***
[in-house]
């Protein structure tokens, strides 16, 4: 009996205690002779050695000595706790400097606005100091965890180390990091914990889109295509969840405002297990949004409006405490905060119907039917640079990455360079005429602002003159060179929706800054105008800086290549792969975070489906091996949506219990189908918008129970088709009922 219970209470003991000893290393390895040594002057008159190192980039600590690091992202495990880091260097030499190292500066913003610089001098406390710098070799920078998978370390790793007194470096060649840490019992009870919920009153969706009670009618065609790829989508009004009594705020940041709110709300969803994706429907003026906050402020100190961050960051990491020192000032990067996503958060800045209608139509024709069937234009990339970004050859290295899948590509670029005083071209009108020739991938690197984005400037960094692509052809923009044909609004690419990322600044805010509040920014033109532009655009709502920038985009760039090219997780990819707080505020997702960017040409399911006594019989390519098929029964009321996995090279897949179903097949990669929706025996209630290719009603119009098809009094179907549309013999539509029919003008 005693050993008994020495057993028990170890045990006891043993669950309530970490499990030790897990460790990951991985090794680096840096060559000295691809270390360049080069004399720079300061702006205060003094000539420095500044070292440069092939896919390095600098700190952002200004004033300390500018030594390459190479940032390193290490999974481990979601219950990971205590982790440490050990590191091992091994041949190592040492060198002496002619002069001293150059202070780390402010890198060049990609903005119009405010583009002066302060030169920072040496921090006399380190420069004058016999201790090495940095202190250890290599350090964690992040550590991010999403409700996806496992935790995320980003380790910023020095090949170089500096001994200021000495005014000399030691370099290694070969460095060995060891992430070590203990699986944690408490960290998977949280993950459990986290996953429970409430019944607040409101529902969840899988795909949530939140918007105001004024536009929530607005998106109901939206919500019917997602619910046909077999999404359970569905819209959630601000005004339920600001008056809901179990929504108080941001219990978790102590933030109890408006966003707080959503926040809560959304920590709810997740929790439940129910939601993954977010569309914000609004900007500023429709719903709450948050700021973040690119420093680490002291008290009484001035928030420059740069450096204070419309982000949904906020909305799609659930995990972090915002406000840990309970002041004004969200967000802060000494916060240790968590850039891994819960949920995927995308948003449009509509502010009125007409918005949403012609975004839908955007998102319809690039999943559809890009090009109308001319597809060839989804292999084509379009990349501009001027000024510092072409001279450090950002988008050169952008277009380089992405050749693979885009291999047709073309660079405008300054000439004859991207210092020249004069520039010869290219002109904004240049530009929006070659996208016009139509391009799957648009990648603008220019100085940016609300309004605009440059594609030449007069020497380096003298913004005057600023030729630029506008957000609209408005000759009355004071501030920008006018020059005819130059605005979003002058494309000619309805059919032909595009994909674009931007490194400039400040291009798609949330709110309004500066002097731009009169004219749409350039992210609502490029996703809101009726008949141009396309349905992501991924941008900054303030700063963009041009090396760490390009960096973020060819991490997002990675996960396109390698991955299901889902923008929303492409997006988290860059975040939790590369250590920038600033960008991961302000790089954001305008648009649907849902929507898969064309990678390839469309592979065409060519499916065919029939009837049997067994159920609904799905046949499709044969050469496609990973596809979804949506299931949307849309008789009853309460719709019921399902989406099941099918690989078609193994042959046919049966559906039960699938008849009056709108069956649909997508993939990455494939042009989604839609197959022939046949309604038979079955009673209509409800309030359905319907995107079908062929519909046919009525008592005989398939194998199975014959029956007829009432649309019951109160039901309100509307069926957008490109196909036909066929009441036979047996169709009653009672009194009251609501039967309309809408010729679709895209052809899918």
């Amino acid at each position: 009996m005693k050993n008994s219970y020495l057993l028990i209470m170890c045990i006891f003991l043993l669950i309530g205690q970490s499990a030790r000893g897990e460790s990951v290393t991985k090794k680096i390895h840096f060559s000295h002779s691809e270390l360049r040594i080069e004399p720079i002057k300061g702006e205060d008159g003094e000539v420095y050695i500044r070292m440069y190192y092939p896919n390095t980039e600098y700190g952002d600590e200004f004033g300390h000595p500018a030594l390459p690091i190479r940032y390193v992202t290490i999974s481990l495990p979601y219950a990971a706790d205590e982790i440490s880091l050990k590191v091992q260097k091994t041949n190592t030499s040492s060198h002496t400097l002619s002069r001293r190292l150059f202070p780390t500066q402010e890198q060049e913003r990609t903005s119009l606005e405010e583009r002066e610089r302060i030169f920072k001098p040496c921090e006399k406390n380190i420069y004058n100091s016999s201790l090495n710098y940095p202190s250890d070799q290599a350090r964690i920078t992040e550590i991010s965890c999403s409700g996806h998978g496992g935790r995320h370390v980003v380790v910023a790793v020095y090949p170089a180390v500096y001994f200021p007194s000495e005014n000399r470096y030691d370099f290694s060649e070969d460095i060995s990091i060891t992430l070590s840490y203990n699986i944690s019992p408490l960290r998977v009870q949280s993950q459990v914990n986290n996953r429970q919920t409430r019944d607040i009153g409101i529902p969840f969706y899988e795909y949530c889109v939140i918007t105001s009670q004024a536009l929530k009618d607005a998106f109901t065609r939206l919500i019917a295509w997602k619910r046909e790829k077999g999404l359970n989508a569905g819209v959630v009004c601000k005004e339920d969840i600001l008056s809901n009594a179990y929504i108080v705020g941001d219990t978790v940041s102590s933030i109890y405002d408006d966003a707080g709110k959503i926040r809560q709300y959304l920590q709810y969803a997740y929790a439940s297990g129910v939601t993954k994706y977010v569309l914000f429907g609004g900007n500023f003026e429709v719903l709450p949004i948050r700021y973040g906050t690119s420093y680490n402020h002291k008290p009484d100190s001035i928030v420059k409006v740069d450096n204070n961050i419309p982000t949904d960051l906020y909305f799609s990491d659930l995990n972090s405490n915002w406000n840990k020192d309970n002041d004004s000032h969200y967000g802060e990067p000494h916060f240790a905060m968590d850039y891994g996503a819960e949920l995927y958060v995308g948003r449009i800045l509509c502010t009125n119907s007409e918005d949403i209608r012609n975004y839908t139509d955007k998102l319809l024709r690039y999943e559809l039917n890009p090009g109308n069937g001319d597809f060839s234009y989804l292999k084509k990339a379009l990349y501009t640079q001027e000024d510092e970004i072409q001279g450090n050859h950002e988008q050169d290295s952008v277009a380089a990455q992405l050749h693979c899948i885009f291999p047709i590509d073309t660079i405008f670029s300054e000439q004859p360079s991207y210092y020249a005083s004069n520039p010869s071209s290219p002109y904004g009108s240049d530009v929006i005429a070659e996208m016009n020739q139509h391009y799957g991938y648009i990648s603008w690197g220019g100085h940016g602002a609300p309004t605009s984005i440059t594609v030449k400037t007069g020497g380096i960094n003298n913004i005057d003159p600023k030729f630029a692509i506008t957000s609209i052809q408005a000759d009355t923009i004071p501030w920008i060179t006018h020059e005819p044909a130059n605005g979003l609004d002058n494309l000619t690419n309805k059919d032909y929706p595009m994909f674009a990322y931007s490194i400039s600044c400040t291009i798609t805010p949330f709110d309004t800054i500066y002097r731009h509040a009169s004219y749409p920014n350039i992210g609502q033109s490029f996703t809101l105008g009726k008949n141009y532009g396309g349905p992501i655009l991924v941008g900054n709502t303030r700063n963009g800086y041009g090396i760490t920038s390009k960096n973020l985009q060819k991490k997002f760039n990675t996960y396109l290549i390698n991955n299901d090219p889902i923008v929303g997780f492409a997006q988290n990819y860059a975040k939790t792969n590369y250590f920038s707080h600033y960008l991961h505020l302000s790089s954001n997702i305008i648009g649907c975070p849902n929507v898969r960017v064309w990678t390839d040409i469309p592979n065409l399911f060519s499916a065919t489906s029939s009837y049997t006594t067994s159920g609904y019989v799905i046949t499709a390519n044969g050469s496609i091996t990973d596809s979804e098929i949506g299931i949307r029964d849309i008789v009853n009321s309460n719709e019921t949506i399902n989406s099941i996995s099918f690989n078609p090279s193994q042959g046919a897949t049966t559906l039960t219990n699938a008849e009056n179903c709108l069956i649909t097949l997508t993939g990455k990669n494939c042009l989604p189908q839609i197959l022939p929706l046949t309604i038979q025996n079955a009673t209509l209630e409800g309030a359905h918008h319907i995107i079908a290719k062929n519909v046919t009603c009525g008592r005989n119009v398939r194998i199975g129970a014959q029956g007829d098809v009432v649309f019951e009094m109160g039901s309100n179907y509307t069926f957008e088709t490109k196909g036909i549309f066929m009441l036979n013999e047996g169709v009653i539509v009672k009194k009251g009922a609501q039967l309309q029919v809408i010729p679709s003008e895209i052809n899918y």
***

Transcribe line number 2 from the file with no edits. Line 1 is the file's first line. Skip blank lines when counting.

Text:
């Protein structure tokens, strides 16, 4: 009996205690002779050695000595706790400097606005100091965890180390990091914990889109295509969840405002297990949004409006405490905060119907039917640079990455360079005429602002003159060179929706800054105008800086290549792969975070489906091996949506219990189908918008129970088709009922 219970209470003991000893290393390895040594002057008159190192980039600590690091992202495990880091260097030499190292500066913003610089001098406390710098070799920078998978370390790793007194470096060649840490019992009870919920009153969706009670009618065609790829989508009004009594705020940041709110709300969803994706429907003026906050402020100190961050960051990491020192000032990067996503958060800045209608139509024709069937234009990339970004050859290295899948590509670029005083071209009108020739991938690197984005400037960094692509052809923009044909609004690419990322600044805010509040920014033109532009655009709502920038985009760039090219997780990819707080505020997702960017040409399911006594019989390519098929029964009321996995090279897949179903097949990669929706025996209630290719009603119009098809009094179907549309013999539509029919003008 005693050993008994020495057993028990170890045990006891043993669950309530970490499990030790897990460790990951991985090794680096840096060559000295691809270390360049080069004399720079300061702006205060003094000539420095500044070292440069092939896919390095600098700190952002200004004033300390500018030594390459190479940032390193290490999974481990979601219950990971205590982790440490050990590191091992091994041949190592040492060198002496002619002069001293150059202070780390402010890198060049990609903005119009405010583009002066302060030169920072040496921090006399380190420069004058016999201790090495940095202190250890290599350090964690992040550590991010999403409700996806496992935790995320980003380790910023020095090949170089500096001994200021000495005014000399030691370099290694070969460095060995060891992430070590203990699986944690408490960290998977949280993950459990986290996953429970409430019944607040409101529902969840899988795909949530939140918007105001004024536009929530607005998106109901939206919500019917997602619910046909077999999404359970569905819209959630601000005004339920600001008056809901179990929504108080941001219990978790102590933030109890408006966003707080959503926040809560959304920590709810997740929790439940129910939601993954977010569309914000609004900007500023429709719903709450948050700021973040690119420093680490002291008290009484001035928030420059740069450096204070419309982000949904906020909305799609659930995990972090915002406000840990309970002041004004969200967000802060000494916060240790968590850039891994819960949920995927995308948003449009509509502010009125007409918005949403012609975004839908955007998102319809690039999943559809890009090009109308001319597809060839989804292999084509379009990349501009001027000024510092072409001279450090950002988008050169952008277009380089992405050749693979885009291999047709073309660079405008300054000439004859991207210092020249004069520039010869290219002109904004240049530009929006070659996208016009139509391009799957648009990648603008220019100085940016609300309004605009440059594609030449007069020497380096003298913004005057600023030729630029506008957000609209408005000759009355004071501030920008006018020059005819130059605005979003002058494309000619309805059919032909595009994909674009931007490194400039400040291009798609949330709110309004500066002097731009009169004219749409350039992210609502490029996703809101009726008949141009396309349905992501991924941008900054303030700063963009041009090396760490390009960096973020060819991490997002990675996960396109390698991955299901889902923008929303492409997006988290860059975040939790590369250590920038600033960008991961302000790089954001305008648009649907849902929507898969064309990678390839469309592979065409060519499916065919029939009837049997067994159920609904799905046949499709044969050469496609990973596809979804949506299931949307849309008789009853309460719709019921399902989406099941099918690989078609193994042959046919049966559906039960699938008849009056709108069956649909997508993939990455494939042009989604839609197959022939046949309604038979079955009673209509409800309030359905319907995107079908062929519909046919009525008592005989398939194998199975014959029956007829009432649309019951109160039901309100509307069926957008490109196909036909066929009441036979047996169709009653009672009194009251609501039967309309809408010729679709895209052809899918």